Creating lasting value in the forest
Forest owners and foresters face many challenges: Climate change, increased environmental protection requirements and at the same time the desire for efficient management. The concept of close-to-nature forest management provides solutions. Here you will find some basics.
BASICS in close-to-nature forest management
- Natural forest management requires qualified decisions. This is why the principle applies: more forestry experts instead of more machinery.
- Close-to-nature forest management requires rare maintenance interventions.
- Close-to-nature forest management supports the natural distribution of native, site- appropriate tree species that are more resistant to disturbances such as storms, drought or bark beetle infestation. This reduces the financial risk of the operation.
- Close-to-nature forest management focuses on individual trunk use and quality instead of quantity with regular yields.
- The mixed forest promoted by close-to-nature forest management allows a more flexible response to the demands of the timber market and thus achieves better prices.
Let´s see a short video that explain the benefits of close-to-nature forest management in Europe (France, Sweden, Portugal)
Successful for over 20 years: The Lübeck model
This silviculture approach, also known as integrative process protection, has been applied since the mid-1990s in the forests of Göttingen, Lübeck and Uelzen, among others communities in Northern Germany. On several thousand hectares of forest the management of the forests was changed in such a way that with a minimum of manpower, energy and capital a preferably good economic, ecological and social „operating result“ is to be achieved (minimum principle of economy). Reference areas in the forest serve as a comparison of how close to nature forestry use is. In addition, three indicators show how sustainable the forest will be in the future – the proportion of deadwood, the proportion of strong, old trees and the extent of valuable timber production.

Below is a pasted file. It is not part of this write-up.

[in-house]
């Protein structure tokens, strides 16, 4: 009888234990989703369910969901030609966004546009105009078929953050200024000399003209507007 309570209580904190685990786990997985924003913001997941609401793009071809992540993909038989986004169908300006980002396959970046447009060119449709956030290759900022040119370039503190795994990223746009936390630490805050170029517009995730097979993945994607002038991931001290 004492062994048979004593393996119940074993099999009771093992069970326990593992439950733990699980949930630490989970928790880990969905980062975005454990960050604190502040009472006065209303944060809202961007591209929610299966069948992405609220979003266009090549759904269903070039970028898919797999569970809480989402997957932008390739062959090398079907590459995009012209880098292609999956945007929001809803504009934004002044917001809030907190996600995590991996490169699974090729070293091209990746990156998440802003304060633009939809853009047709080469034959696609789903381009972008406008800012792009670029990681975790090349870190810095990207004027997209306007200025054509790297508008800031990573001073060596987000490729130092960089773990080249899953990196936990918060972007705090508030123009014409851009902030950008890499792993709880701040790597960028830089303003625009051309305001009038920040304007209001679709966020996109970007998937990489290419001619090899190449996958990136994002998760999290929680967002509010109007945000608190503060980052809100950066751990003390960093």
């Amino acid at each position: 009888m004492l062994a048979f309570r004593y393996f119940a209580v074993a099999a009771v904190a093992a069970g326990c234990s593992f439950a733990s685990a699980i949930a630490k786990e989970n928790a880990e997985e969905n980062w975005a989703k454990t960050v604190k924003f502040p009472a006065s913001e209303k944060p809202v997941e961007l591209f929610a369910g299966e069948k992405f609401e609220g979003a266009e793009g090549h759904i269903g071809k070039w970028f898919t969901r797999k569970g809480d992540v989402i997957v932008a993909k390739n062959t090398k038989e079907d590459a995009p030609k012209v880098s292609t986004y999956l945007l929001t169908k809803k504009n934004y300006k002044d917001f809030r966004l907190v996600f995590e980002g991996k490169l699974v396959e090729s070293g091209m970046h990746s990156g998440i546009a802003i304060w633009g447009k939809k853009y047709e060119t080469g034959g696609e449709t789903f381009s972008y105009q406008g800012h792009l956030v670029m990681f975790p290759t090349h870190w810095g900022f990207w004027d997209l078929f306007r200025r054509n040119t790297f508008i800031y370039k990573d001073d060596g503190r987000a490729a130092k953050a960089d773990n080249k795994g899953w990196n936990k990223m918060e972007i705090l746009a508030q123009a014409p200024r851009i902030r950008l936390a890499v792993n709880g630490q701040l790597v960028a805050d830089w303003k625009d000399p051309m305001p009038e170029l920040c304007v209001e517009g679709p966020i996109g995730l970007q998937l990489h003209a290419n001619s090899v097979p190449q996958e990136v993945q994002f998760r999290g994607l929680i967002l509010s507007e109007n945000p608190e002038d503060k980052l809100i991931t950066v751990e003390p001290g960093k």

Benefits of close-to-nature forestry
- Close-to-nature forest management needs rare interventions.
- Close-to-nature forest management supports the natural distribution of native, site-appropriate tree species that are more resistant to disturbances such as storms, drought or insect infestation. This reduces the financial risk of operations.
- The mixed forest promoted by close-to-nature forest management allows more flexibility in responding to the demands of the timber market and thus achieves better prices.
- Close-to-nature forest management relies on individual trunk use and quality instead of quantity.
- Close-to-nature forest management protects the forest soil as extensively as possible. Ideally, trained foresters harvest the forest manually and move it to the back roads with winches or horses.
- In Close-to-nature forestry, less is harvested than grows back, with increased added value through the marketing of high-quality timber. Thus a stable and diverse forest with a high wood supply can develop through high growth.
Let´s see a 7 min video that explain the benefits of close-to-nature forest managment in Europe (France, Sweden, Portugal)
Join our annual summer school in Natural Forestry and Ecology
Meet the experts in Natural Forestry and Ecology :At the European Natural Forest School, experts in forestry and forest conservation from institutions across Europe will gather to share their knowledge, skills and experience.
Advanced students from forestry and biological backgrounds, and young professionals in their early forestry or forestry conservation career will gain insights into natural forest ecology, conservation and forest management from those with a true understanding of the challenges involved in Europe.